Former Kansas City Chiefs WR Otis Taylor made it to the final five of voting for the Seniors Committee nominations for enshrinement to the Pro Football Hall of Fame. The problem is that only two candidates were selected.
Taylor wasn't one of them.
The way the Seniors Committee works is a nine person panel will receive a list of eligible nominees. Via mail-in ballot, they'll knock those names to a list of the top 15 candidates. Five members of the nine person committee will then meet in Canton to decide who they'll nominate for enshrinement.
That meeting happened today.
And, according to Bob Gretz, Taylor made it to the final five but ultimately was not selected as a Seniors nominee. Close, but ultimately no cigar. The final five placement is, however, an awesome accomplishment in itself and only serves as a stepping stone for next year.
The Seniors Committee selected two nominees - Dick LeBeau and Floyd Little - from a list of players who's careers have been over for at least 25 years. Those two players are then presented to the Hall of Fame voters and must receive, like the modern day candidates, 80% of the vote for entry into the Hall of Fame.
Some older folks on the site can clue us in on some details of Taylor's impact to the Chiefs. An "older" person I know, my Dad, once laid out the Taylor-HOF debate very simply:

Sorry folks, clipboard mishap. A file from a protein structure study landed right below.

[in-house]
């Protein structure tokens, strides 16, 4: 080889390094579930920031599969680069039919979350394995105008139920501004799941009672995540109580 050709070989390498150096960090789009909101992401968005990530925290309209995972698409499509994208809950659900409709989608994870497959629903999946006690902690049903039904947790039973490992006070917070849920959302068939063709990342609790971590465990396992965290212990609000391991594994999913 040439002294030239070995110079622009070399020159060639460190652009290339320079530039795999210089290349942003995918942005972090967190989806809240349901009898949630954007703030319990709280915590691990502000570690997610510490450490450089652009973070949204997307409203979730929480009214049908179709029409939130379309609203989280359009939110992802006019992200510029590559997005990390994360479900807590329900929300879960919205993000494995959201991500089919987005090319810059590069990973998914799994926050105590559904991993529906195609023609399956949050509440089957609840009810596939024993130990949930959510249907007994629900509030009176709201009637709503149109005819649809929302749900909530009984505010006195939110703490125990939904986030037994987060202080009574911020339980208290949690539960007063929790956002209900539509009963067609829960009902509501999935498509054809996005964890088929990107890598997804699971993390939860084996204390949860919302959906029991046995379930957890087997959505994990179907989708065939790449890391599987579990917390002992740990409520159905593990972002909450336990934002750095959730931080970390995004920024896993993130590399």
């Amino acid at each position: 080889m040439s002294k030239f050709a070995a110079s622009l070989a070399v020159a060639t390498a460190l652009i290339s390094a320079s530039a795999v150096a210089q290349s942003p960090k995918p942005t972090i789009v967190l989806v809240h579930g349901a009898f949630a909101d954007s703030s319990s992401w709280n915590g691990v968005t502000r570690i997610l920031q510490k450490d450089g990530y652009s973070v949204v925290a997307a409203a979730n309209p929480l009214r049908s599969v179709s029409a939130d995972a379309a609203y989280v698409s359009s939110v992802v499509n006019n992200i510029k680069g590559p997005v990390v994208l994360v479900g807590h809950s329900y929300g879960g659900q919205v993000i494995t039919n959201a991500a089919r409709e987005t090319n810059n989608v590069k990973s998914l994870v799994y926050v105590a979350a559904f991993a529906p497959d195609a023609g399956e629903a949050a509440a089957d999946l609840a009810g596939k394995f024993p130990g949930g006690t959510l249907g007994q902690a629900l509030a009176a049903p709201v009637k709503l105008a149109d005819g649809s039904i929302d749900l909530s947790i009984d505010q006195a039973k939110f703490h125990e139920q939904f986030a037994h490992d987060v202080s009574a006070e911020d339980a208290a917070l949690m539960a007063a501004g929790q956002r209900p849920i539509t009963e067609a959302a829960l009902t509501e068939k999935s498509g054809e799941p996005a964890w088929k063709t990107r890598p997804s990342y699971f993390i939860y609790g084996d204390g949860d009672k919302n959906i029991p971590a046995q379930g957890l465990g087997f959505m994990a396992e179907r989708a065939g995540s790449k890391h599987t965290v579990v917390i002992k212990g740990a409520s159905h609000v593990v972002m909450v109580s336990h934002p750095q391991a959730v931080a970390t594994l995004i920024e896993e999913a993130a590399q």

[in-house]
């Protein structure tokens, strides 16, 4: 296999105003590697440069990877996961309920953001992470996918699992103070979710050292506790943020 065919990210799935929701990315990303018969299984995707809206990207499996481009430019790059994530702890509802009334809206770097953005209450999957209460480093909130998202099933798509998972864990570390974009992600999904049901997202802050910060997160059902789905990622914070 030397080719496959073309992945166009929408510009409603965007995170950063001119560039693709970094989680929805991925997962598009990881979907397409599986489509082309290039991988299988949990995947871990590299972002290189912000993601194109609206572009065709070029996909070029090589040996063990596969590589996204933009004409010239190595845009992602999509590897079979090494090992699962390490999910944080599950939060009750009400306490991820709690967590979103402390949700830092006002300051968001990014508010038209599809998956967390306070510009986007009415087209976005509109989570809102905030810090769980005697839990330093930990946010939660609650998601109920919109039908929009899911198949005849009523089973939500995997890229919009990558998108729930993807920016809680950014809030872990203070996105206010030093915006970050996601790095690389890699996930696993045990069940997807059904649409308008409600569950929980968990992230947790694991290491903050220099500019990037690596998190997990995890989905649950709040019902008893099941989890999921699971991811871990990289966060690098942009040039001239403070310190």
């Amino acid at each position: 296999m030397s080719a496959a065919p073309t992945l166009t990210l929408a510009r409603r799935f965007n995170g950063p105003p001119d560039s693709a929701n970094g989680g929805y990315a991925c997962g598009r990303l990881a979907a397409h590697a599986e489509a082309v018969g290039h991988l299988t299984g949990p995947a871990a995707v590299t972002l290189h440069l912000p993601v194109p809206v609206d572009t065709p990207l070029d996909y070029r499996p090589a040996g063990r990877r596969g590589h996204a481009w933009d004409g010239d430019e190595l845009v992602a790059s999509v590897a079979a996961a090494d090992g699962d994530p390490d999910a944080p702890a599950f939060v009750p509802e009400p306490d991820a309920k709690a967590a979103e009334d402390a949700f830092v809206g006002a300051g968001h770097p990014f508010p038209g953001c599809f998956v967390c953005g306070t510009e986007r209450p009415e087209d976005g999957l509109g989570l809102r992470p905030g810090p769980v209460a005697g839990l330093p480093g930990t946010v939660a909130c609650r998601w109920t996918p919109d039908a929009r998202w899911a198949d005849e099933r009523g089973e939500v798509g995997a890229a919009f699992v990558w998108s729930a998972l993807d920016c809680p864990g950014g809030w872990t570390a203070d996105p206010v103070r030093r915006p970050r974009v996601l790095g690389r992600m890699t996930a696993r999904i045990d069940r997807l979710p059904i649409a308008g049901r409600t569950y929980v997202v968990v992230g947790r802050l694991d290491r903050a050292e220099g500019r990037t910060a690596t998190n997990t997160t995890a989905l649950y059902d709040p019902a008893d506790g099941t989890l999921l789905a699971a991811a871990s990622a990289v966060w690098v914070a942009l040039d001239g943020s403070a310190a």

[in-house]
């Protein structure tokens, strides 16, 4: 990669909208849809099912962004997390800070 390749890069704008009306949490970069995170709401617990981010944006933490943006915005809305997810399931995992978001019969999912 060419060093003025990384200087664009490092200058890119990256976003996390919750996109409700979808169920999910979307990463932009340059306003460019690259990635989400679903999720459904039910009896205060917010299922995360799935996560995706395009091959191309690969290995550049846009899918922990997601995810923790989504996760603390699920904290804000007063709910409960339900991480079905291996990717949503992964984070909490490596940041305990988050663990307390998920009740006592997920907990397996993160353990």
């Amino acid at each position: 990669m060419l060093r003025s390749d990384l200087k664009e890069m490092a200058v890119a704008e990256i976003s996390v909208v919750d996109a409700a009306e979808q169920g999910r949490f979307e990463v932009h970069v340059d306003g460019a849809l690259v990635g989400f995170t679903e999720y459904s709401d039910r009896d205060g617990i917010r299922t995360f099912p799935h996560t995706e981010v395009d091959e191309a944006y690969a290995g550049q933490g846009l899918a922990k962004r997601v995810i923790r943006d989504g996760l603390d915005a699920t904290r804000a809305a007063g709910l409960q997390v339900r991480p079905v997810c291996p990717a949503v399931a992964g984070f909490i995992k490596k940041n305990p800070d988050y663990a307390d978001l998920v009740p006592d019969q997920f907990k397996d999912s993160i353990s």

If Len Dawson is in the Hall of Fame then who was he throwing to that whole time?
Of course the argument of receptions, yards and touchdowns goes much deeper than that but it's something I always remembered.
In 11 years, Taylor played on only two teams that did not finish with an above .500 record. He was top five in receiving yards in the AFL/NFL on four occasions. He led the NFL in yards per receptions once (his second season) and finished in the top ten in three other seasons.
For a seven year stretch, Taylor was consistently near or at the top list of wide receivers. Because of the era he played in, his stats aren't as gawdy as other, more recent candidates to which we compare him. But, for those seven years, Taylor proved he was one of the best in the NFL.
The Chiefs won 70% of the time when Taylor went over 100 yards receiving.
More importantly, he was top ten in receiving touchdowns on five occasions.
And it's time the Seniors Committee carve a spot for Otis Taylor's bust in the Pro Football Hall of Fame.
On a semi-related note, Taylor's son, Otis Taylor III, tried out for the Florida Tuskers of the UFL last week (news comes courtesy of Steve Kaut at NBC Action News earlier this month). Over 1,000 participants paid $60 to the club for the opportunity to work out. The Tuskers have been announcing additions to their squad over the past couple of days and it doesn't appear Taylor made it.
Wouldn't it have been fitting if Otis Taylor III started his professional football career the same day the original Otis Taylor fittingly ended his?
Update: Randy Covitz of the KC Star has an article up about this topic as well